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Remoteness of Damage

  1. In law, the damage must be direct and the natural result of the consequence of the act of the defendant. Otherwise, the plaintiff will not succeed. This is “In jure non remota causased proxima spectatur” (In law the immediate, not the remote cause of any event that is to be considered). The reason for this is that the defendant is presumed to have intended the natural consequences, but not the remote damage. It means then that the defendant’s act must be the ‘Causa Causans’ or the proximate (near) cause.
  2. Novus actus interveniens : (new act intervening)
    The act and the consequences are to be connected directly and the defendant will not be liable for Novus actus interveniens and the consequences thereof.
    Scott V. Shepherd (Squib case)
    D threw a lighted squib into a crowd. It fell on X. who threw it further, It fell on Y who threw it away. It fell on P, exploded and blinded one eye. Held, D was liable to P. Though X and Y, had inter-vened , D’s act was the ‘Causa Causans’. The defendant pleaded novus actus intreveniens but the court rejected this defence. In Haynes V. Harwood, the unattended horse van of D started running as some boys had thrown stones at the horse. The policeman who attempted to stop the horse was injured. Held, D liable. The contention that the throwing of stones was an intervening cause and hence D was not liable, was rejected by the court.
  3. Direct damage. Two tests to find out direct damage.
    1. The test of reasonable foresight.
    2. The test of directness.

The test of reasonable foresight means that the liability of the defendant extends only to those consequences, which could have been foreseen by a reasonable man. This theory was rejected in 1921, and the second theory was applied in re Polemis and Furnace Ltd. In this case, D chartered P’s vessel to carry a cargo which included petrol. Some cases were leaking and there were vapours of petrol. D’s servants while shifting cargo, negligently knocked at a plank which fell rubbing the wood and got ignited. As a result the entire vessel caught fire and was destroyed. Held, D was liable. It was due to the negligence of D’s servants that the fire had broken out and hence D was liable for all the consequences, even though those could not reasonably have been anticipated.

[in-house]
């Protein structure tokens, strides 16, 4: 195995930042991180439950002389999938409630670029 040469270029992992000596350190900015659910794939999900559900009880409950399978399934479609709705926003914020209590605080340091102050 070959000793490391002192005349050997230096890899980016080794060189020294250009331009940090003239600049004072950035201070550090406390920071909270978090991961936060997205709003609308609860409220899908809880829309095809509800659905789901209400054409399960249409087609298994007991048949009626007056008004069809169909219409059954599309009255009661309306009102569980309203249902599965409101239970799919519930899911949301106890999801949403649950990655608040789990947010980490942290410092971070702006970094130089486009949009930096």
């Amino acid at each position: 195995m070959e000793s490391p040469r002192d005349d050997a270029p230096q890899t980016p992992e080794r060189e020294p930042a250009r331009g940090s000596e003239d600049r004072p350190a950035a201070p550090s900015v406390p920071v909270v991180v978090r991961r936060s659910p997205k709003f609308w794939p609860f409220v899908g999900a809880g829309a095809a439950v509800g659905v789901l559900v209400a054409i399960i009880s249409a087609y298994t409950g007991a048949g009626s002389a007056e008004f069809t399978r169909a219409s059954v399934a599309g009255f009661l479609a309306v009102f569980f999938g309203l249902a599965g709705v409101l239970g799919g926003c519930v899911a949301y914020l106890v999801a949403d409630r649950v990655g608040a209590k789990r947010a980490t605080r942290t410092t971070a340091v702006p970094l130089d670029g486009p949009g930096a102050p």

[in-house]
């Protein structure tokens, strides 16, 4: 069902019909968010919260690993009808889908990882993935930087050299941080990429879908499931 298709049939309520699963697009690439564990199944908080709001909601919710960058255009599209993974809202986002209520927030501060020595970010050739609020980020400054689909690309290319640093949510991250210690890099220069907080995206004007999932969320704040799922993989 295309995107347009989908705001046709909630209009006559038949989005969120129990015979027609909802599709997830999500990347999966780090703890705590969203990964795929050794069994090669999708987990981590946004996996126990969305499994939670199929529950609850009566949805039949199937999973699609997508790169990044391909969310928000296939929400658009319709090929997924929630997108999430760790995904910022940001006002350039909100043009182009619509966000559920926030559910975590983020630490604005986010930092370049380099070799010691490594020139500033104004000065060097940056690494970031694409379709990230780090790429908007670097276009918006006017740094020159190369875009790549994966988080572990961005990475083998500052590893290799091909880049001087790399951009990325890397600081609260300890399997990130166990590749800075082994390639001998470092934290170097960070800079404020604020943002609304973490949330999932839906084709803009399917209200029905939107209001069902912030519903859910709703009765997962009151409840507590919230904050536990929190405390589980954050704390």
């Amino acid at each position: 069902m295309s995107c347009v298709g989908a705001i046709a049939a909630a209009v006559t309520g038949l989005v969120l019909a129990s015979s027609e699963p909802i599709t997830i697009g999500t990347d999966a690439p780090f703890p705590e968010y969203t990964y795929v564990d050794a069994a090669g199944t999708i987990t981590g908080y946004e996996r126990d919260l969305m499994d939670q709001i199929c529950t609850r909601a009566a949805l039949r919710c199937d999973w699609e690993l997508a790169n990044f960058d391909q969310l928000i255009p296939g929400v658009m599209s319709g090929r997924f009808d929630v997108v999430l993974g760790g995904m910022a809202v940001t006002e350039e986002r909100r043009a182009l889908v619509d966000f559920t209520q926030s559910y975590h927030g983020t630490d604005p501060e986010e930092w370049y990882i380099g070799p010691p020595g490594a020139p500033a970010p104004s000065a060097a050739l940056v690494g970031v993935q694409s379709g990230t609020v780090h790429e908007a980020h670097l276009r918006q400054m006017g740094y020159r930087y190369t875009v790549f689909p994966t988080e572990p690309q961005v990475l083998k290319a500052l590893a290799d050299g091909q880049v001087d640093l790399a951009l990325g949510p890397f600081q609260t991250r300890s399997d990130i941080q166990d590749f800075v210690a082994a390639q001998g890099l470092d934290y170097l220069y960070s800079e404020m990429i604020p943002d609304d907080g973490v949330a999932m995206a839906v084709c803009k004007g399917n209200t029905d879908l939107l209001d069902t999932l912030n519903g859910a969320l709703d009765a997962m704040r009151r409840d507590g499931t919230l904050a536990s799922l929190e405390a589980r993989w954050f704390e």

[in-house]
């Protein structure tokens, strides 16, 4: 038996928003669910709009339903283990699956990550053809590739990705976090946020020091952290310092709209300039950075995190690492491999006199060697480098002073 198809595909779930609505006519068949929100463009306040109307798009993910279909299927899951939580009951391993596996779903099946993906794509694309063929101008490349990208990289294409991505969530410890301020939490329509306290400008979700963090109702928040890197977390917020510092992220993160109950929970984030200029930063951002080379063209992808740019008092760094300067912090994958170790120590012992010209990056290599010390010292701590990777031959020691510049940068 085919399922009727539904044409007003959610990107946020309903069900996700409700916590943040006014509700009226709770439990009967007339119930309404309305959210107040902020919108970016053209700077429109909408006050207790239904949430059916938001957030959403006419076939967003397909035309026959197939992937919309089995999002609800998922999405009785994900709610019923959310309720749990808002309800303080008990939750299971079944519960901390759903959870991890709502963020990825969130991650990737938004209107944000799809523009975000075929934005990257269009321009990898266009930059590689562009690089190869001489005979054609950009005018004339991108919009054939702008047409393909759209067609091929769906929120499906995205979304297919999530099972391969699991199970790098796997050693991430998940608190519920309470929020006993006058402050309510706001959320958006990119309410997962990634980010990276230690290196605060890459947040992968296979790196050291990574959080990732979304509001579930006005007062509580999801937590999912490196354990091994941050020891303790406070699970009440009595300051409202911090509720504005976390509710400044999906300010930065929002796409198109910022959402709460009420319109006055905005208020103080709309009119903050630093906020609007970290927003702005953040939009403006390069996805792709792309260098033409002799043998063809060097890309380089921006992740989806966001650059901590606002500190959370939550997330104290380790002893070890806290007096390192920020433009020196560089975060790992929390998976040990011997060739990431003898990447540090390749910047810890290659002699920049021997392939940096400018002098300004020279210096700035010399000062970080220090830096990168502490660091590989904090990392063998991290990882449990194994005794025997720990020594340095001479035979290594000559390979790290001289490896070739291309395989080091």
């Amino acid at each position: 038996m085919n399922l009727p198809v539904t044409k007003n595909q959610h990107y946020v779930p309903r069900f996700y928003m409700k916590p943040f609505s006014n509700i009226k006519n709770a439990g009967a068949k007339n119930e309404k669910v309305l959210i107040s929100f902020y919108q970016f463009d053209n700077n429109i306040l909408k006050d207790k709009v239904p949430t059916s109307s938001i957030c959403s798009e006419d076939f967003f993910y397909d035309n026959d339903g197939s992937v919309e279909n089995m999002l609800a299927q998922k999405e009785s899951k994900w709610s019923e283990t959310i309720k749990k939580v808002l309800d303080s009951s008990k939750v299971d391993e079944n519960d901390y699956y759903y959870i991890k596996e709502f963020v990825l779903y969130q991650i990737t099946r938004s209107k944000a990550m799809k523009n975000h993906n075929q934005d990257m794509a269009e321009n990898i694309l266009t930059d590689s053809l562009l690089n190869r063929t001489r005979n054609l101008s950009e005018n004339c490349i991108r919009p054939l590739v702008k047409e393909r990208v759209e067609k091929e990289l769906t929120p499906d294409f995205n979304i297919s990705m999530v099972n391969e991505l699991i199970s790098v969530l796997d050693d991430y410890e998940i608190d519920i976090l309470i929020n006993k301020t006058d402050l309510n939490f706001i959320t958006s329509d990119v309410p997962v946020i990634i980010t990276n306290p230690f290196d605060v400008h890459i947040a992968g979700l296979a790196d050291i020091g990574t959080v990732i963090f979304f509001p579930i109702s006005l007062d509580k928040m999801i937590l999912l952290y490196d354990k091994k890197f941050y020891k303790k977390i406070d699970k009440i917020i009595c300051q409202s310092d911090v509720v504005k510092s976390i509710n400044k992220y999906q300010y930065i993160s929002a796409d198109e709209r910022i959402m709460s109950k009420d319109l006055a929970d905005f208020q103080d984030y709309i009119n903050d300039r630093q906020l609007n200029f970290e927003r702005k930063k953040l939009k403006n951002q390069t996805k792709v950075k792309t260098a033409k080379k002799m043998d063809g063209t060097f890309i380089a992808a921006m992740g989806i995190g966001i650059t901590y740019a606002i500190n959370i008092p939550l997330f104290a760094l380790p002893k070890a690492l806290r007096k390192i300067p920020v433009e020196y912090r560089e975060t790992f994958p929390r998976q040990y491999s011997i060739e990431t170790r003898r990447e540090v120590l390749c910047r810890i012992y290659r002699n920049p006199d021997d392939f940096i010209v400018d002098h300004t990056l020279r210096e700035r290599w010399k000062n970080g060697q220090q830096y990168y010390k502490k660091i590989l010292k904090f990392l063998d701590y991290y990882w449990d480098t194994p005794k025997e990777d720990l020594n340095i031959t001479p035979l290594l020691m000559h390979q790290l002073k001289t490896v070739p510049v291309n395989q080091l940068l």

This theory was rejected in the Wagon Mound Case 1960. there is a return to the old reasonable foresight test.

The Wagon Mound, an oil-tanker vessel, was chartered by D and had been mored at Sydney (Australia) harbour. At a distance of about 600 feet, P had a wharf, where repairs of a ship were going on. Due to the negligence of D’s servants, oil spilt from the wagon Mound, spread over to the wharf where P was making some welding opera-tions. P’s manager stopped his welding work, enquired D whether he could safely continue the welding. D assured no danger. P’s manager himself believed that the oil was non-inflammatory on water, and continued welding work. Two days later molten metal from the wagon Mound fell on cotton waste, ignited and caused a great damage to the wharf and the equipment.

The Privy Council in England, held that D (Wagon Mound) was not liable.

The Court applied the test of reasonable foresight and rejected the direct rule theory. It overruled Re Polemis case. It said ‘after the event a fool is wise. But, it is not the hind-sight of a fool, it is the foresight of a reasonable man which alone can determine responsibility’.

What the reasonable man ought to foresee, corresponds with the common conscience of mankind and hence, the test of reasonable foresee ability must be applied. Judged from this, it was held not liable.

This decision has been aproved in a recent case Hughes V. Lord Advocate (1963)

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